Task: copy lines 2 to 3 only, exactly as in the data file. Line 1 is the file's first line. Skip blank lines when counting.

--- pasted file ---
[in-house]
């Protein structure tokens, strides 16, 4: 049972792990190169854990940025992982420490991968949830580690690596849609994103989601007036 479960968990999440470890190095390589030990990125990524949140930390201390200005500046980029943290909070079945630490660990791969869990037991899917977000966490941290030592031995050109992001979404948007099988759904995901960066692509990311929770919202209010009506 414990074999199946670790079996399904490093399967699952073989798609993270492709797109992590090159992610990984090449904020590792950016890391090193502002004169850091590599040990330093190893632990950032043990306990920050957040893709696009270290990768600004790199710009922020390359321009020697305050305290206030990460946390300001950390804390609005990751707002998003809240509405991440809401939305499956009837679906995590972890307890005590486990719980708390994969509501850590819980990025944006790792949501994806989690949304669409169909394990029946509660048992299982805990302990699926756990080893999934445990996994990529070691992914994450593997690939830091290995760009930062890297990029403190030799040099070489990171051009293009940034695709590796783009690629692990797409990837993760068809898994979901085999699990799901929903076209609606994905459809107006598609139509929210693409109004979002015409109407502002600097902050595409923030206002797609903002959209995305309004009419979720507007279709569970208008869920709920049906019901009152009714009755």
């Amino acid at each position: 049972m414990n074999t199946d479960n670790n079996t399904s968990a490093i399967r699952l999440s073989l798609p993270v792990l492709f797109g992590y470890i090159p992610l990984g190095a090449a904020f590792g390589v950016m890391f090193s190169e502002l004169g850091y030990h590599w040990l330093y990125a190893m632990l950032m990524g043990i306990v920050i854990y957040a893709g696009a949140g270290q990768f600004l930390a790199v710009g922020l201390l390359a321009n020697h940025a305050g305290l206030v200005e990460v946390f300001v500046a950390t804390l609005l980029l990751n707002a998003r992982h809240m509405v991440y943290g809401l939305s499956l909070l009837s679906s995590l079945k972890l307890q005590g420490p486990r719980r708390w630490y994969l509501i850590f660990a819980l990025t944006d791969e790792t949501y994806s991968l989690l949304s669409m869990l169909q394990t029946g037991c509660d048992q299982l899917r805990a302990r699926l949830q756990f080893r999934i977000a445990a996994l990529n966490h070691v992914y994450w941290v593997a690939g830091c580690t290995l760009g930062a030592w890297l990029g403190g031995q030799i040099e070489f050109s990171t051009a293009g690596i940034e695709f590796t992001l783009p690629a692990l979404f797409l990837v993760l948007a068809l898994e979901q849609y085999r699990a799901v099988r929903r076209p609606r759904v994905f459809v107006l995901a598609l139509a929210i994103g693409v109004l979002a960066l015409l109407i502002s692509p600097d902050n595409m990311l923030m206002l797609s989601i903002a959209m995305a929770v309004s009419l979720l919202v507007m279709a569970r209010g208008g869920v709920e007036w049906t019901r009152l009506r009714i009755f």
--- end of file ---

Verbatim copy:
């Protein structure tokens, strides 16, 4: 049972792990190169854990940025992982420490991968949830580690690596849609994103989601007036 479960968990999440470890190095390589030990990125990524949140930390201390200005500046980029943290909070079945630490660990791969869990037991899917977000966490941290030592031995050109992001979404948007099988759904995901960066692509990311929770919202209010009506 414990074999199946670790079996399904490093399967699952073989798609993270492709797109992590090159992610990984090449904020590792950016890391090193502002004169850091590599040990330093190893632990950032043990306990920050957040893709696009270290990768600004790199710009922020390359321009020697305050305290206030990460946390300001950390804390609005990751707002998003809240509405991440809401939305499956009837679906995590972890307890005590486990719980708390994969509501850590819980990025944006790792949501994806989690949304669409169909394990029946509660048992299982805990302990699926756990080893999934445990996994990529070691992914994450593997690939830091290995760009930062890297990029403190030799040099070489990171051009293009940034695709590796783009690629692990797409990837993760068809898994979901085999699990799901929903076209609606994905459809107006598609139509929210693409109004979002015409109407502002600097902050595409923030206002797609903002959209995305309004009419979720507007279709569970208008869920709920049906019901009152009714009755």
């Amino acid at each position: 049972m414990n074999t199946d479960n670790n079996t399904s968990a490093i399967r699952l999440s073989l798609p993270v792990l492709f797109g992590y470890i090159p992610l990984g190095a090449a904020f590792g390589v950016m890391f090193s190169e502002l004169g850091y030990h590599w040990l330093y990125a190893m632990l950032m990524g043990i306990v920050i854990y957040a893709g696009a949140g270290q990768f600004l930390a790199v710009g922020l201390l390359a321009n020697h940025a305050g305290l206030v200005e990460v946390f300001v500046a950390t804390l609005l980029l990751n707002a998003r992982h809240m509405v991440y943290g809401l939305s499956l909070l009837s679906s995590l079945k972890l307890q005590g420490p486990r719980r708390w630490y994969l509501i850590f660990a819980l990025t944006d791969e790792t949501y994806s991968l989690l949304s669409m869990l169909q394990t029946g037991c509660d048992q299982l899917r805990a302990r699926l949830q756990f080893r999934i977000a445990a996994l990529n966490h070691v992914y994450w941290v593997a690939g830091c580690t290995l760009g930062a030592w890297l990029g403190g031995q030799i040099e070489f050109s990171t051009a293009g690596i940034e695709f590796t992001l783009p690629a692990l979404f797409l990837v993760l948007a068809l898994e979901q849609y085999r699990a799901v099988r929903r076209p609606r759904v994905f459809v107006l995901a598609l139509a929210i994103g693409v109004l979002a960066l015409l109407i502002s692509p600097d902050n595409m990311l923030m206002l797609s989601i903002a959209m995305a929770v309004s009419l979720l919202v507007m279709a569970r209010g208008g869920v709920e007036w049906t019901r009152l009506r009714i009755f």